CARLO Petrini, Slow Food founder and international president, will deliver a free public lecture at the University of Western Australia on Wed 14 Oct 2009 as a highlight of his first visit to Perth. It will be hosted by UWA Faculty of Natural and Agricultural Sciences professor Willy Erskine.
Petrini, who in 1986 launched the protest movement that became Slow Food in 1989, was named last year by British newspaper The Guardian as one of ‘The 50 people who could save the planet’ and ‘European hero’ by Time magazine in 2004. The organisation he leads today has more than 100,000 members in 150 countries, including six branches in Western Australia. It works to counteract the disappearance of local food traditions, people’s dwindling interest in the food they eat, where it comes from, how it tastes and how individual food choices affect the rest of the world.
Petrini’s theoretical approach to agriculture, food production and gastronomy is based on three principles –‘good, clean and fair’ – that Slow Food has turned to reality through more than 300 small-scale projects across the world that protect traditional food production methods by supporting producers in their communities and helping them to build markets for their products.
This work extends from farmers and fishermen to cooks, chefs, academics, young people and consumers. It led Slow Food to establish in 2004 a biennial event called Terra Madre that has evolved into a network of more than 2000 food communities throughout the world working to maintain truly local food systems and traditions.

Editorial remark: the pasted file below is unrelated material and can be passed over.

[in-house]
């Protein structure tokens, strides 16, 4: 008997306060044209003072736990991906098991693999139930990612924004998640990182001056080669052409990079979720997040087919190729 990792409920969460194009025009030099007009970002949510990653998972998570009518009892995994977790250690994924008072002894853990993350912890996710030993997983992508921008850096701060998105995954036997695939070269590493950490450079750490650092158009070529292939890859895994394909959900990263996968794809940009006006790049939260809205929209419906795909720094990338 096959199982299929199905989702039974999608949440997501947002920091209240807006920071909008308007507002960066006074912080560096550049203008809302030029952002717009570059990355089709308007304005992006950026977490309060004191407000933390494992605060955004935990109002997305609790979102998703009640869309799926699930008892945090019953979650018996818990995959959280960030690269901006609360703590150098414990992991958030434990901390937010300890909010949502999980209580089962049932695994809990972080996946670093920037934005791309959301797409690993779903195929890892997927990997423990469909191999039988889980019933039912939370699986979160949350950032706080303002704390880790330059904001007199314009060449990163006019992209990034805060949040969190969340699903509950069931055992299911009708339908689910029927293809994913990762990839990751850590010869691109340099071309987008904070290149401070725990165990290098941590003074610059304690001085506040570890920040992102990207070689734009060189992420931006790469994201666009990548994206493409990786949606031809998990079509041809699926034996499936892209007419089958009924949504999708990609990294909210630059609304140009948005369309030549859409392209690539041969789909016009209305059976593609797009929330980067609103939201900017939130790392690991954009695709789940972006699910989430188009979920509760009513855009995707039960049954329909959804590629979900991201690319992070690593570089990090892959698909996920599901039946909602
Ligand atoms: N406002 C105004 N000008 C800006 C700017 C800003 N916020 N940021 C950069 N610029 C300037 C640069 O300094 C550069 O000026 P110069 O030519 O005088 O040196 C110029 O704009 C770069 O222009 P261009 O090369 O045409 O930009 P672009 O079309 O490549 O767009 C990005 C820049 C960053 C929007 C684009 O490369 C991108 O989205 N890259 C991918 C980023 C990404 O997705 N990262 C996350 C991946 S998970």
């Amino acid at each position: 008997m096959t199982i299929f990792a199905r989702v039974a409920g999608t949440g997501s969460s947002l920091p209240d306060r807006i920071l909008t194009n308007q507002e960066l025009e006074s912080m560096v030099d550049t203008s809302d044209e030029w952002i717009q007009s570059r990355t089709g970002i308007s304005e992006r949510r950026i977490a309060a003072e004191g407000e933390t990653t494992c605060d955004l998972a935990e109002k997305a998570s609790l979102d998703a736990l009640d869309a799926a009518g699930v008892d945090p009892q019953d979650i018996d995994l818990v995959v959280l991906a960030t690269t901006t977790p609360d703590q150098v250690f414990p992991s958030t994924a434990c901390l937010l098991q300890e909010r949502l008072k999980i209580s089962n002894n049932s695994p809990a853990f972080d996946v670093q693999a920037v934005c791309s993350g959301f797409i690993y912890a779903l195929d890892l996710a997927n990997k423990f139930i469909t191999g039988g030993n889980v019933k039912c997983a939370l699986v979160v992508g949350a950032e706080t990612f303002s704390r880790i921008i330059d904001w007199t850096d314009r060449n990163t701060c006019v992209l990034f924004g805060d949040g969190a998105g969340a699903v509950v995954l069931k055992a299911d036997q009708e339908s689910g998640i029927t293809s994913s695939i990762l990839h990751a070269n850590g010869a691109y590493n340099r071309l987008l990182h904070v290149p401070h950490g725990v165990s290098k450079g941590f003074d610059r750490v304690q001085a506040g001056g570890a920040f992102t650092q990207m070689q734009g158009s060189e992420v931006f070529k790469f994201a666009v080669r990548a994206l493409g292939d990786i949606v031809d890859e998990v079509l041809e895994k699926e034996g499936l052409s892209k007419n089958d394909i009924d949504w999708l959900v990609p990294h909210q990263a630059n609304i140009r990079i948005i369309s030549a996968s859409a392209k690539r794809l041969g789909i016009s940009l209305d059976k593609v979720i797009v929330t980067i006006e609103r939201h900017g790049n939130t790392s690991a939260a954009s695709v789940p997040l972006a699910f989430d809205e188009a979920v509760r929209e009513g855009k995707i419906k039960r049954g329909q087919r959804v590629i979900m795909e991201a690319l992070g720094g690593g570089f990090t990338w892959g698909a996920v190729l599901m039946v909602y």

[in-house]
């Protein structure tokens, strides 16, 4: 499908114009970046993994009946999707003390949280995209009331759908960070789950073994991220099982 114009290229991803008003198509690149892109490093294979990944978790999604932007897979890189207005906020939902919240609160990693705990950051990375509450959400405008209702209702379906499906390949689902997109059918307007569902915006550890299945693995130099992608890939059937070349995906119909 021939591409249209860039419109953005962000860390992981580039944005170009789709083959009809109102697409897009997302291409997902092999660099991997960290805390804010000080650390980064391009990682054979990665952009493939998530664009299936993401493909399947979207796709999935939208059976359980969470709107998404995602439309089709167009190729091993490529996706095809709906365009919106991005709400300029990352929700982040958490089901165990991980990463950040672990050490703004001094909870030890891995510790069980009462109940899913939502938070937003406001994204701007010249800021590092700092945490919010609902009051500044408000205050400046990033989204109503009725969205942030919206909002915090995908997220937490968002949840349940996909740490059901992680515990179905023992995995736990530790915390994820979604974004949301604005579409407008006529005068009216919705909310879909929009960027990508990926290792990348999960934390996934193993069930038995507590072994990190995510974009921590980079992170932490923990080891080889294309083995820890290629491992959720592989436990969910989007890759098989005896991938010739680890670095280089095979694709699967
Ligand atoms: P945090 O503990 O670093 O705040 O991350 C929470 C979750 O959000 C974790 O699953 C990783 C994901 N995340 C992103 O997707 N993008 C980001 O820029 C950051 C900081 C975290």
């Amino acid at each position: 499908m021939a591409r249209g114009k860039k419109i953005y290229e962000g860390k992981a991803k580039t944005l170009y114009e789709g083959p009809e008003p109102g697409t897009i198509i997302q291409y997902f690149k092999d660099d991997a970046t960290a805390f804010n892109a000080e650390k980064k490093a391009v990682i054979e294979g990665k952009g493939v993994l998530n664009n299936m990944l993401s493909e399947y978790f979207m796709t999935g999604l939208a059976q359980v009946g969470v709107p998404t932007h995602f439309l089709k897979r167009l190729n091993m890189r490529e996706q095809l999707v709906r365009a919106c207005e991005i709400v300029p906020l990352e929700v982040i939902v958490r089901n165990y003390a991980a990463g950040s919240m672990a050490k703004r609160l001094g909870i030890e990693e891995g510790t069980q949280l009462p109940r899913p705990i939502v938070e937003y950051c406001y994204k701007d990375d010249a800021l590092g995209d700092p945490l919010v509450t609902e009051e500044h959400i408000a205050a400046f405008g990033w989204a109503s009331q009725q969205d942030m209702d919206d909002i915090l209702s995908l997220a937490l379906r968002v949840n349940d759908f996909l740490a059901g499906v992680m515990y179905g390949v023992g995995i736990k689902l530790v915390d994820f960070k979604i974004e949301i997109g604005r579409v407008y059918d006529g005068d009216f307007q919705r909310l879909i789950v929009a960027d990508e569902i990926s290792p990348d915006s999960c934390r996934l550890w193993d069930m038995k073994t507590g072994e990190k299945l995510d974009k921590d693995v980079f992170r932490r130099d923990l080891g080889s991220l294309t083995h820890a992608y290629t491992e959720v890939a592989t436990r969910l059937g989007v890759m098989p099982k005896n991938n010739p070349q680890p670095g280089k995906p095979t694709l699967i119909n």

Petrini, a charismatic Italian and former radio journalist, champions the Slow Food tenet that food should taste good and be nutritious, produced in ways that respect the environment, animals, and people’s health, and yield fair rewards for producers.
Using this theme, his University of Western Australia lecture will discuss ‘Good, clean and fair: small, slow food in a big food nation’.
He will also launch in Perth a collaborative project between Slow Food Perth and the children’s environment awareness organisation, Millennium Kids, that aims to encourage children to learn about food production and food security and experience and appreciate indigenous food cultures.
After his Perth visit, Petrini will travel to Sydney where he will speak at the Sydney Opera House in one of the key events of the 2009 Sydney International Food Festival.
Free public lecture
Time: 5:00pm for 5:15pm
University of Western Australia
MCS Lecture Theatre [nearest carpark No. 14, off Fairway or Myers Street]
Molecular & Chemical Sciences Building
Crawley WA 6009
Please RSVP your attendance by email or T 08 6488 1141.
The lecture will conclude at 6:15pm.